Webb, a former NCAA champion, has played well enough to move up to No. 141 in the world. At this rate, the tall left-hander is on schedule to make the main draw at Wimbledon.

If she does make the Wimbledon main draw, she could be dangerous, because she is perhaps the best volleyer in women's tennis.

She would be right at home on the grass courts at Wimbledon, using her big serves to set up her volleying.

Tennis on InfoLine

Tennis fans can get up-to-date pro tennis results from The Post and Courier's InfoLine audiotex service. After dialing 937-6000, enter the 3080 tennis code, then press 1 for women's tennis and 2 for men's tennis.


(01/02/00)  Will Family Circle Cup leave Sea Pines for Daniel Island?

The Family Circle Cup on Daniel Island? That would be a great New Year's present for Charleston tennis. I can see it now: Everyone on Daniel Island riding bicycles, dressed in tennis attire, and carrying a tennis racket and a can of balls. Tennis in the Charleston area would explode with excitement and participation.

Of course, it's only a dream at this point, and maybe an improbable one.

But there appears to be something of a chess match going on between Hilton Head Island's Sea Pines Resort and Family Circle Cup officials. This year's April 17-23 Family Circle Cup at Sea Pines Racquet Club will close out a three-year contract between the tournament and its host for the last 27 years. The two sides each want what is best for their situation. If there is no giving and taking in the negotiations, then the Family Circle, indeed, could end up at a planned $5 million complex on Daniel Island, or at any of several other possible hosts for the million-dollar tournament.

Sea Pines would prefer a different date for future tournaments from the one that was negotiated for the 2000 Family Circle. This year's tournament starts the day after the MCI Heritage Golf Classic ends at Sea Pines. Both the golf and tennis tournaments use the same media facilities. The Family Circle likes the new date because it pleases the WTA Tour in that players are given a break between three Tier One events, the Evert Cup at Indian Wells, Calif., the Lipton Championships at Key Biscayne, Fla., and the Family Circle, the last of which started the clay-court season in previous years.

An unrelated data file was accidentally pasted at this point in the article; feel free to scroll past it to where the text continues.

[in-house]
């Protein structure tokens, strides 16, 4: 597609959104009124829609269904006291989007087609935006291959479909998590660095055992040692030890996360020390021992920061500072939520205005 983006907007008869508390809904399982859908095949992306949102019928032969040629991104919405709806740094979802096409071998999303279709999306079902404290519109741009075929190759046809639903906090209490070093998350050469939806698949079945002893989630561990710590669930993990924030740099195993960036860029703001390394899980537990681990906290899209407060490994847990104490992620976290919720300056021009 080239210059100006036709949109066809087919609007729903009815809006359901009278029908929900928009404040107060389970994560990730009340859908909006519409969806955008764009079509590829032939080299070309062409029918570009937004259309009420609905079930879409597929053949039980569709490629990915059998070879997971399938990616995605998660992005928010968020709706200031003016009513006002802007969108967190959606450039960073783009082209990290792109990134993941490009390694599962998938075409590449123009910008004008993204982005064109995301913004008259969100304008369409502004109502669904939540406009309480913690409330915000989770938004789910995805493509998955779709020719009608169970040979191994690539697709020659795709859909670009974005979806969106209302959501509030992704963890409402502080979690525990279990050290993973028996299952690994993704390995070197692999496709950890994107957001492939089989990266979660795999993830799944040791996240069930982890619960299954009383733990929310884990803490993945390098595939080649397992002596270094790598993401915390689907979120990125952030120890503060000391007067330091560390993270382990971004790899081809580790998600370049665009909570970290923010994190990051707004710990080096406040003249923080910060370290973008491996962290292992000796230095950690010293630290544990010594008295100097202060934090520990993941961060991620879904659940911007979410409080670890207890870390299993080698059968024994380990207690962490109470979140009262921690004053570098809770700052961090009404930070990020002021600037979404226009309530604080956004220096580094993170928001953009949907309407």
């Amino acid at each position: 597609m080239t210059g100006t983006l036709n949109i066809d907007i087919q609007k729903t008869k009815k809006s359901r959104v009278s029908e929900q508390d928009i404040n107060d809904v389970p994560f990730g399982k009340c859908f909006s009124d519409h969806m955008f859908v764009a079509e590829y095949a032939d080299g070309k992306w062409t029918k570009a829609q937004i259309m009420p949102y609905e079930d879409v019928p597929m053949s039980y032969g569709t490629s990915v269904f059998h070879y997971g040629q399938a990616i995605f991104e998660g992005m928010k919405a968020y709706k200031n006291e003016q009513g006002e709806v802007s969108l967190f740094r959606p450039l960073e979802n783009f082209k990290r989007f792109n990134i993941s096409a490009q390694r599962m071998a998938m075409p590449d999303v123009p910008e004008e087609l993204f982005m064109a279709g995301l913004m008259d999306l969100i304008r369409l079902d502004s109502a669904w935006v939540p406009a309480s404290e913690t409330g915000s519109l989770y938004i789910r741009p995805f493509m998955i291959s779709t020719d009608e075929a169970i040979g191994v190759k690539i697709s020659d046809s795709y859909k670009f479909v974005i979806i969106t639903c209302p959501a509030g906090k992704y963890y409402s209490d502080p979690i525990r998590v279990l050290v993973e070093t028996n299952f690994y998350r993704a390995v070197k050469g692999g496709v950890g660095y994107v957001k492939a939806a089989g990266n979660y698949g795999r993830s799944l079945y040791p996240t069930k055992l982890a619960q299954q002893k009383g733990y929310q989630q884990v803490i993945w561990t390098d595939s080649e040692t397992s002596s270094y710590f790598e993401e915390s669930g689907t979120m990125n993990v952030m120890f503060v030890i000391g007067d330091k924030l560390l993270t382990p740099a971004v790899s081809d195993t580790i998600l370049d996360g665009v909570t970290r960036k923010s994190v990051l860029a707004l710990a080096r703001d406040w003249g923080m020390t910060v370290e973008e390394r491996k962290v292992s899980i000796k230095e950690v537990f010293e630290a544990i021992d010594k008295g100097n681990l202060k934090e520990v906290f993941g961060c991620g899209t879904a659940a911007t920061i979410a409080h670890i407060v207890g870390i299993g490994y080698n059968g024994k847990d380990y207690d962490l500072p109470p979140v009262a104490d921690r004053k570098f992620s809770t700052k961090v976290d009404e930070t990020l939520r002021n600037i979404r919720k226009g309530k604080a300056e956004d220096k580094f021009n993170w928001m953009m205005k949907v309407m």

On the fringe of the negotiations is the WTA Tour and its players.

"It's pretty tough on the players to play three top level tournaments back to back where the third one is on a different surface," WTA Tour CEO Bartlett H. McGuire said Thursday from his offices in Stamford, Conn.

Although the final word will come from Sea Pines and Family Circle tournament officials, the WTA Tour doesn't appear to be itching to leave Sea Pines. The Family Circle is a favorite among the players, who enjoy a week away from the hustle and bustle of cities and suburbia.

"Hilton Head is a great tournament and a very important tournament for us," McGuire said. "We will adapt our schedule to do what is best for Hilton Head.

"From a straight tennis standpoint, this year's schedule will be ideal. We've got the Tier One tournaments at Indian Wells and Key Biscayne, then we have a week off (the week the Family Circle formerly occupied) before a Tier Two tournament at Amelia Island, Fla., on clay, then Hilton Head on clay.

"But we'll work with the tournament to come up with a schedule that works well."

The players apparently are happy with this year's dates. U.S. Open champion Serena Williams was the first player to commit to this year's Family Circle. She also entered the event last year, but suffered an injury in the Lipton and withdrew from the Family Circle.

Family Circle Cup tournament director Lisa Thomas is sympathetic with Sea Pines' date problem. "I feel for Sea Pines, having two events at the same exact date on the same real estate," Thomas said Thursday from Hilton Head Island.

"We've been there for 27 years and we're not going to move without giving a lot of thought and saying that Sea Pines could be home for the next 27 years. But we have a date conflict. We have a difficult date on the calendar because we follow Lipton (in previous years), and we want to break from Lipton and give the players more time."

This year's tournament was switched from the traditional first week in April to accommodate the players' request for a break in the WTA Tour schedule. Thus, the conflict with the Heritage Golf Classic. Because of this conflict, this year's Family Circle will not hold a qualifying tournament on the weekend prior to the main draw.

"The old time was what worked," said Cary Corbitt, Sea Pines Resort's director of sports, Thursday from Hilton Head Island.

"We're in discussions about a contract extension, and the real issue is scheduling. We have some concerns with the dates. That's what everything boils down to.

"It's up to Family Circle and the WTA to discuss the alternatives. The week after the Heritage Classic is such a tight schedule, and not the most desirable for either of us.

"We know they are in discussions with others. We have had a great 27-year history with Family Circle and are looking forward to a 28th."

Corbitt said he expected "something to be finalized in the next 30 days." The negotiations appear to be much like they were three years ago when the last contract between Sea Pines and Family Circle expired. Family Circle considered its options, negotiating with sites such at Kiawah Island, Disney in Florida, Stone Mountain in Atlanta and Cincinnati before embracing Sea Pines once again.

Thomas would not comment on what sites are currently under consideration or a report in this newspaper last week that the Family Circle is negotiating with Daniel Island. Officials from the Family Circle other than Thomas visited Kiawah Island several months ago along with officials from the Charleston Chamber of Commerce to take a preliminary look at that resort, according to Kiawah tennis director Roy Barth.

"All decisions are a gamble," Thomas said. "We just have to calculate the risks and pick the best one for all parties."